times employed, of first covering the whole surface, bghc,
with a faint tint, then putting on a second tint, 6 2 2 c;
followed, lastly, by a narrow wash, 6 1 1 c; because, in
following this process, the outline of each wash remains
untouched, and presents, unavoidably, a prominence and
harshness, which, by the former method, are in a great
measure subdued.

The face, a df e, is also inclined to the plane of pro-
jection, as shown by the line, a e, in the plan, Fig. 1 ;
but, as it is entirely in the light, it should be covered by
a series of much fainter tints than the surface, 6 g h c,
which is in the shade, darkening, however, towards the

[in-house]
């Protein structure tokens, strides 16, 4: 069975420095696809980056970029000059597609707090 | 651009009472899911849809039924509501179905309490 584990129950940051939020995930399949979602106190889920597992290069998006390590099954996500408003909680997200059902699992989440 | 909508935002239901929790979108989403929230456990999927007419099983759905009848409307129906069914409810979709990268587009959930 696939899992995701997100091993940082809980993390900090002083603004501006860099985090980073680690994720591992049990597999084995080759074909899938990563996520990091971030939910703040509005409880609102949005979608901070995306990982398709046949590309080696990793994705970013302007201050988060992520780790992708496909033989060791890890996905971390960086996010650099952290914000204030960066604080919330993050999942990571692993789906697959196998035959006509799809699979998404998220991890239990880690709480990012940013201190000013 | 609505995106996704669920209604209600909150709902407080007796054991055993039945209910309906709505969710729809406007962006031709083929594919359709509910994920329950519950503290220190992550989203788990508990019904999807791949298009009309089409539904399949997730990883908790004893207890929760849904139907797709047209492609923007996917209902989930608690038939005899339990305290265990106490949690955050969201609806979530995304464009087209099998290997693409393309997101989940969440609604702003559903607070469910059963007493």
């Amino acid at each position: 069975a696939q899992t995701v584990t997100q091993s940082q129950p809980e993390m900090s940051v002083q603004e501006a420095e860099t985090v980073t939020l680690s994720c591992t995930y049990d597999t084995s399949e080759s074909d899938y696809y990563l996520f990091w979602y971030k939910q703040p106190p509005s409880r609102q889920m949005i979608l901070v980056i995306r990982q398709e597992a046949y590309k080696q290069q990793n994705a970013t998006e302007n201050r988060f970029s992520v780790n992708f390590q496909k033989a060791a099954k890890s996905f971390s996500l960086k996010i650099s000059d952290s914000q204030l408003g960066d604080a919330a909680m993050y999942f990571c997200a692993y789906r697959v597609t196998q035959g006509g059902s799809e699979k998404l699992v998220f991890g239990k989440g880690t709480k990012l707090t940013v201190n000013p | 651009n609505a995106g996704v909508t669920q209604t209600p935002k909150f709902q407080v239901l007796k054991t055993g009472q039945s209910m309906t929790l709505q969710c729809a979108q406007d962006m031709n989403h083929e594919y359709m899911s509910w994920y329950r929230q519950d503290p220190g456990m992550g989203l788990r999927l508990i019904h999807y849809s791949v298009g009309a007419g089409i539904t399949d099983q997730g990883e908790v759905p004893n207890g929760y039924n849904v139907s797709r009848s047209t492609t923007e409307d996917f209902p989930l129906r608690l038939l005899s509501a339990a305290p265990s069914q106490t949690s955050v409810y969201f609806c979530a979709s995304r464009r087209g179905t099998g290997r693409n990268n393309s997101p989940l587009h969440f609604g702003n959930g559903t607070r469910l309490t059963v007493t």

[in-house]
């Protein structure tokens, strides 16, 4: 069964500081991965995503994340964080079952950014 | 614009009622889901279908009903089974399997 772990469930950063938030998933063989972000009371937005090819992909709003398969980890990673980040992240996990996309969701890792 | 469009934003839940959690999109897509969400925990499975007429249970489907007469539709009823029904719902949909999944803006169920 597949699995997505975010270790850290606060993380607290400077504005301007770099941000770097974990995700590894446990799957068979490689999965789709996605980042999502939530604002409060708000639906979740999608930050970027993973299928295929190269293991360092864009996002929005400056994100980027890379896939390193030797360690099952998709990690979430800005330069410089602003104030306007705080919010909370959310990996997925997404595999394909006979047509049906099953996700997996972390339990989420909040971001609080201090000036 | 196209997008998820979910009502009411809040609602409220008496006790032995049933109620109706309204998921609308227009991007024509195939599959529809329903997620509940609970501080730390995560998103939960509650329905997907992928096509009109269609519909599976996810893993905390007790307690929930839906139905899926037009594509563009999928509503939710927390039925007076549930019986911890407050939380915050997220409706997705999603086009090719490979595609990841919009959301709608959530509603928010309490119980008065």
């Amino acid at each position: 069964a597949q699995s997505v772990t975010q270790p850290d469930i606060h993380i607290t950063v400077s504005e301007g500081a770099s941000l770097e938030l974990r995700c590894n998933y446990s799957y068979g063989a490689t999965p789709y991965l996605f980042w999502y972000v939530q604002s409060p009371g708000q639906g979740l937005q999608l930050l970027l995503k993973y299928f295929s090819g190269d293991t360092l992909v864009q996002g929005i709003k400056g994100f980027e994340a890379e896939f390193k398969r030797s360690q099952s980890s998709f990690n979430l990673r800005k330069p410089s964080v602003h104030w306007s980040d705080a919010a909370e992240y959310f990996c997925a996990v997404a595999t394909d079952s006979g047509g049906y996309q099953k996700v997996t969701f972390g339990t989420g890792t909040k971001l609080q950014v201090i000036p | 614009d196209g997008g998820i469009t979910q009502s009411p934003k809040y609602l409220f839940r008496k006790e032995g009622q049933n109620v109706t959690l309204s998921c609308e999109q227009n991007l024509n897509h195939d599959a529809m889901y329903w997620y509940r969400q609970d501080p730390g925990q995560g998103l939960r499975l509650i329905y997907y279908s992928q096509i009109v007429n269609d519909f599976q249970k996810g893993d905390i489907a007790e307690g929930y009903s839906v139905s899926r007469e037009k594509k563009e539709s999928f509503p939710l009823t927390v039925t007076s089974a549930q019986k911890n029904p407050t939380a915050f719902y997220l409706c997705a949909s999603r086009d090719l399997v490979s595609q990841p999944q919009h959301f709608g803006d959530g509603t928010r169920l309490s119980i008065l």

line, e f. The gradation of tint is effected in the same
way as on the face, bghc.

Let it be proposed to shade a cylinder, Fig. 12, PI. 56,
by means of flat tints,

In shading a cylinder it will be necessary to consider
the difference in the tone proper to be maintained between
the part in the light and that in the shade. It should be
remembered that the line of separation between the light
and shade, a 6, is determined by the radius, O a, Fig. 5,
drawn at an angle of 45°, and perpendicular to the rays
of light. That part, therefore, of the cylinder, which is
in the shade, is comprised between the lines, a 6, and c d.
This portion, then, should be shaded conformably to the
rule previously laid down for treating surfaces in the shade